This week I have read quite a few reports of an oil spill near the Thai resort island of Ko Samet (Ko meaning island in Thai). Although as far as oil spills are concerned, it is not a huge one (13,200 gallons of black crude, apparently ), the location of the spill managed to be near the city of Bangkok and the resort islands that lie just south of Thailand’s capital in the Gulf of Thailand. For all of the hopes that the oil will not spread to the most popular beaches on the east coast of the island or that it will not spread to the mainland, and for all the hopes that the cleanup will be finished in three days, there is concern that this disaster will have serious effects on the tourism of that island, which draws a million foreign and domestic tourists each year to the normally white sands of that island.
Unfortunately, my limited funds did not allow me the chance to visit Ko Samet during my time in Thailand, but I did have a similar experience a few years ago with the problems of an oil spill and sands. As it happened, in 2010 I lived in Central Florida, and off the Gulf Coast that year there was a massive environmental disaster where an explosion in deepwater happened underneath an oil platform, causing oil to travel in an arc from the Louisiana bayous to the sands of Florida’s redneck riviera, not very far away from me. As it happened, that particular year finances forced me to stay close to home for the Feast of Tabernacles, which meant the threat of possible environmental damage in Panama City Beach, where my family and I were going. Fortunately, the sands had been cleaned up by that time, but it was a concern for months that there would be lasting damage there.
Oil (and its close cousin natural gas) is one of those necessary lubricants of contemporary life that tends to cause trouble wherever it goes. All too often, hydrocarbons are found in corrupt nations, creating a massive amount of wealth that all too often is concentrated in a few hands, depending on skilled labor from developed countries and a large amount of unskilled labor from less developed nations, and creating immense social friction even as it provides the promise of greater wealth for those nations where it is found. While some oil field are found in lands where few people go or would care to go, at other times it happens to exist in commercially viable amounts near where there is already a great deal of tourism, as is the case in the Gulf Coast of the United States as well as Ko Samet in Thailand. Other places where oil is found, like the Niger River delta of Nigeria or the island of Bioko (part of Equitorial Guinea) nearby, would probably be more heavily seen were they better known or safer to travel in, given their natural beauty.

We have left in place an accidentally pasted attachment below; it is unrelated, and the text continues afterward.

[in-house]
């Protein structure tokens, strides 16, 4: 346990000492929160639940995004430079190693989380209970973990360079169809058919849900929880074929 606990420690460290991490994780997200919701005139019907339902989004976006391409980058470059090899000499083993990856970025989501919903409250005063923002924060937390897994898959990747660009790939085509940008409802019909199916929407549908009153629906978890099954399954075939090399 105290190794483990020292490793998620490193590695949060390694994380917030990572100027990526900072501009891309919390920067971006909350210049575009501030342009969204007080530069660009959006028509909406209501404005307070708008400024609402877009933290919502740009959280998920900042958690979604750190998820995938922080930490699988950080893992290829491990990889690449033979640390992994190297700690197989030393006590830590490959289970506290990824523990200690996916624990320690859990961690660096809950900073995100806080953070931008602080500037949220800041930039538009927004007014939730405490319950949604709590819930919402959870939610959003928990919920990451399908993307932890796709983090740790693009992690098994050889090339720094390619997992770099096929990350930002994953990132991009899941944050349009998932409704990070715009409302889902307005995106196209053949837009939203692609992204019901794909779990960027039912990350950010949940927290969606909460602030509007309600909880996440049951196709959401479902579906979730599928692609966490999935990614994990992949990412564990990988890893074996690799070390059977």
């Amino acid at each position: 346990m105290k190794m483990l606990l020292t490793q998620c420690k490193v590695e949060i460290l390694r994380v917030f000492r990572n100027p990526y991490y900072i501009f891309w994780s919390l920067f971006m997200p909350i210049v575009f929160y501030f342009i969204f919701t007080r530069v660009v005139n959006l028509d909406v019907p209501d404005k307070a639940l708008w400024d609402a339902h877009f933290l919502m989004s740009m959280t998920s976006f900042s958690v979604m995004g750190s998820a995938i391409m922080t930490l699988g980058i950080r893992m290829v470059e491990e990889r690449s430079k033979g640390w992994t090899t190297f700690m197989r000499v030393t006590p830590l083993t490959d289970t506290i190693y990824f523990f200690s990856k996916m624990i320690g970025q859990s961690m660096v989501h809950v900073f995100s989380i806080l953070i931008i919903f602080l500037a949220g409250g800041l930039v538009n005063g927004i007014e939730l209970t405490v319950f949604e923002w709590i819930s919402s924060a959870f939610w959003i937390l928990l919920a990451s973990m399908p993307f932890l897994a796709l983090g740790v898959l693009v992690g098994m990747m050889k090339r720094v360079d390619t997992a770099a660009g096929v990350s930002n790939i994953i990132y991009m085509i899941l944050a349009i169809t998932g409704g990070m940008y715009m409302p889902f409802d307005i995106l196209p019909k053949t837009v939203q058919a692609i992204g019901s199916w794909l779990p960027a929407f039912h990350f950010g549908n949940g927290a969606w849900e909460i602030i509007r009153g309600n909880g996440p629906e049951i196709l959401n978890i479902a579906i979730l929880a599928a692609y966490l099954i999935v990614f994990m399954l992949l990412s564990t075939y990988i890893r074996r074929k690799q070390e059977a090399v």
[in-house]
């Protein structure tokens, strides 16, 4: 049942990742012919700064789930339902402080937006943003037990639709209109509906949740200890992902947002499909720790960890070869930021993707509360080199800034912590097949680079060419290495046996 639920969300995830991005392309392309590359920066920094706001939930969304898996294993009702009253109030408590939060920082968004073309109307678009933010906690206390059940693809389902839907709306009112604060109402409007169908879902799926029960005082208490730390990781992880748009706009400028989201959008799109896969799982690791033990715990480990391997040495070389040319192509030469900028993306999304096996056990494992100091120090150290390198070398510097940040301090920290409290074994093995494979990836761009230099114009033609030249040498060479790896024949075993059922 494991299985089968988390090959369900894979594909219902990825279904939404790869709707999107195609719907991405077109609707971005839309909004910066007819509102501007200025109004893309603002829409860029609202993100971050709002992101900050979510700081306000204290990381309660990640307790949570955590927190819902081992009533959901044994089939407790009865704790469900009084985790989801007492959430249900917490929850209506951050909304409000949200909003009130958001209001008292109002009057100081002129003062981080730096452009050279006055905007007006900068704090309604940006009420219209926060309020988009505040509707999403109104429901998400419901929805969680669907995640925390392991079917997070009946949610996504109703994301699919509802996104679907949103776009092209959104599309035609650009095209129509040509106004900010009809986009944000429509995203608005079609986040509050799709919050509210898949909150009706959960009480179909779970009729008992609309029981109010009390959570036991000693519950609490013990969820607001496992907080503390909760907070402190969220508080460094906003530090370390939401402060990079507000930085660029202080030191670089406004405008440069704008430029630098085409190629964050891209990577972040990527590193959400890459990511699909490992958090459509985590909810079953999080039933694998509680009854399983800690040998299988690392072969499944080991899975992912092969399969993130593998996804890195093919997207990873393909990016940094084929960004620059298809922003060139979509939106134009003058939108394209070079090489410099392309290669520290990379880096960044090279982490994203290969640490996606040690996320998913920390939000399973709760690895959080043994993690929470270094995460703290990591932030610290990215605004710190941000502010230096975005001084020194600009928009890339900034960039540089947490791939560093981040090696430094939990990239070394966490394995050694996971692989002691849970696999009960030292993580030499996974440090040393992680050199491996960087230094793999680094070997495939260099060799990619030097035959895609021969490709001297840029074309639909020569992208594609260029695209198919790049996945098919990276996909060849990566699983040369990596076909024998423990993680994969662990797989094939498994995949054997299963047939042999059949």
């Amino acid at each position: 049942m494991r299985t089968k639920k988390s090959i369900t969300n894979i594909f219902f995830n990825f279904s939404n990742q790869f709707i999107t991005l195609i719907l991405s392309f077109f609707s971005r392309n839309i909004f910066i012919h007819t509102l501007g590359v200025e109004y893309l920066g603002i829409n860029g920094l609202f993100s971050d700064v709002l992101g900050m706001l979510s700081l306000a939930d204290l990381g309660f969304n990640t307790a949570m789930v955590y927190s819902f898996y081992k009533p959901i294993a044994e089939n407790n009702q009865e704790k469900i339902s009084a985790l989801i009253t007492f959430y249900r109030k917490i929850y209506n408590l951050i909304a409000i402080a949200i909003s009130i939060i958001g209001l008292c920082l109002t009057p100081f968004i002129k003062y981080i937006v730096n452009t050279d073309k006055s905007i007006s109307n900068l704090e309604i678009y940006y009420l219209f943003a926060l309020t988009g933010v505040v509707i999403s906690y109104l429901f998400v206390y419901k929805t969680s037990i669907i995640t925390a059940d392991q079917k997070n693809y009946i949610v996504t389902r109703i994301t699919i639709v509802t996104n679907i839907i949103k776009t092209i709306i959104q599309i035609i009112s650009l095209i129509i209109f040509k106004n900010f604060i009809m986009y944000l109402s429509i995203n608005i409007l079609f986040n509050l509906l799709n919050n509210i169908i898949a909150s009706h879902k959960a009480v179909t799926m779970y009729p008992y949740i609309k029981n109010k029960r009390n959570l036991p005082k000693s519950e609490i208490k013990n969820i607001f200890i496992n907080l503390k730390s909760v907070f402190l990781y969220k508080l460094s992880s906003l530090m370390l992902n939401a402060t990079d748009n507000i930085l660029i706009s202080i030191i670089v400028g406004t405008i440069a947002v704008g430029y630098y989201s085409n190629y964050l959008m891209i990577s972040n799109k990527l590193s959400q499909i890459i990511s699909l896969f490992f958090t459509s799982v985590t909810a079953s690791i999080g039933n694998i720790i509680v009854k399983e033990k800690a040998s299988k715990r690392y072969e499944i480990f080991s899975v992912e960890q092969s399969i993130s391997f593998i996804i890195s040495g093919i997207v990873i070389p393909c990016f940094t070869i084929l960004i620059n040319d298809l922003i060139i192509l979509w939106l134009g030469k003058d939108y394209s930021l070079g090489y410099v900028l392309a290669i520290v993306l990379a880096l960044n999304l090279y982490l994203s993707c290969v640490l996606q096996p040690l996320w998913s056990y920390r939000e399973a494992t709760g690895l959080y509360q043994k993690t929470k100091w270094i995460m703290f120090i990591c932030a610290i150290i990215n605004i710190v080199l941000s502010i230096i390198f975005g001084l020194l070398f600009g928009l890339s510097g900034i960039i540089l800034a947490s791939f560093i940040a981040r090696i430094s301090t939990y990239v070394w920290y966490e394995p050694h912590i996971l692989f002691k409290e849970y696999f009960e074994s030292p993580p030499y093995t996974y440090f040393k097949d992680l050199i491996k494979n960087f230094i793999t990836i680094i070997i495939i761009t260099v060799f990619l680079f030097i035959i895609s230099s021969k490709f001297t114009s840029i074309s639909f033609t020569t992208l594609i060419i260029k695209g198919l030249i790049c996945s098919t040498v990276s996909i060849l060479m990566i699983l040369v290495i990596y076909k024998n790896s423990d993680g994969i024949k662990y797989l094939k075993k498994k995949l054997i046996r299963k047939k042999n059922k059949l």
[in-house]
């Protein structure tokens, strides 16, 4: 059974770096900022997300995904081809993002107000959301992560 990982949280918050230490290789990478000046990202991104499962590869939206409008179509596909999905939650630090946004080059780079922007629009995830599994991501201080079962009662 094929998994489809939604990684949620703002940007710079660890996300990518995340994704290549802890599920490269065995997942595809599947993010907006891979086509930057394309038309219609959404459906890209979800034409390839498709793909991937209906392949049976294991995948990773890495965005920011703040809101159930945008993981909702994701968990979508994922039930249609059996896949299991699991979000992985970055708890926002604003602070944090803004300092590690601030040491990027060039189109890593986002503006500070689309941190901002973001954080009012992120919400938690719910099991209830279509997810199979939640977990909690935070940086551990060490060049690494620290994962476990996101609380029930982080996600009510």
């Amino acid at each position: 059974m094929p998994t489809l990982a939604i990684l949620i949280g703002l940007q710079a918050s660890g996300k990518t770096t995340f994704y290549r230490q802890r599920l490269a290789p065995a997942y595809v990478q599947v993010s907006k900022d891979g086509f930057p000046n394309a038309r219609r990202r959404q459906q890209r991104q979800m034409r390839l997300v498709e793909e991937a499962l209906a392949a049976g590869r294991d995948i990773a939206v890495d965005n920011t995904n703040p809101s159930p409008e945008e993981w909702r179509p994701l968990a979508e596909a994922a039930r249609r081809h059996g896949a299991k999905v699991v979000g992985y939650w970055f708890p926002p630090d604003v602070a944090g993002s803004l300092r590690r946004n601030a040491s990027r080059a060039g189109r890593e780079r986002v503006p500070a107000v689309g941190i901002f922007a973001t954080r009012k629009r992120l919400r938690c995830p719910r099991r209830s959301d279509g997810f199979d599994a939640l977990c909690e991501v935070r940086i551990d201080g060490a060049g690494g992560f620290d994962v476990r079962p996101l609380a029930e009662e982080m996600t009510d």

Oil and tourism make uneasy allies, though. All too often, both depend on some level of exploitation, as oil wealth depends on tapping the remains of long-dead life for present comfort and prosperity. Given our dependence on the substance, we ought not to begrudge its legitimacy or seek to deny its importance, but rather we ought to be honest and up front about the matter. Likewise, tourism often depends on an exploitation of a land or its people, whether that is the natural beauty of a land, its historical treasures being turned into museums, or the customs of its people being viewed as particularly quaint or attractive. Given that very close to where I live is a place called “Cracker Country” that markets itself as a view of lower-class post-civil war life for poor white folk (can you imagine a place called N**** Country being allowed to exist in this day and age, much less as a place to educate children?), I am familiar with the exploitation of tourism perhaps better than most, on both the side of the tourist and the local whose regional culture is being set up for ridicule and abuse.
Despite these similarities, though, the fact remains that oil exploration is very hazardous to tourism, given that if anything goes wrong in an oil pipeline or offshore platform, that oil will find its ways into the azure waters or white sands of nearby tourist areas, threatening the livelihoods of many not only by environmental destruction but also by driving away those who understandably want nothing to do with the black goop of crude oil resting where it ought not to be. All too often safety and reliability are not as high a priority as they ought to be where oil is being dealt with, with sometimes tragic consequences. Given the importance of preserving such natural beauty that we have not yet managed to destroy in our world, and of preserving the desirability of our tourism attractions that bring much needed (though often mixed) blessings and goodwill, we ought to be all the more resolved to make sure that we neither waste the oil we seek to take from the earth nor the environment around it that we depend on as well. Otherwise we will all continue to have great trouble in paradise.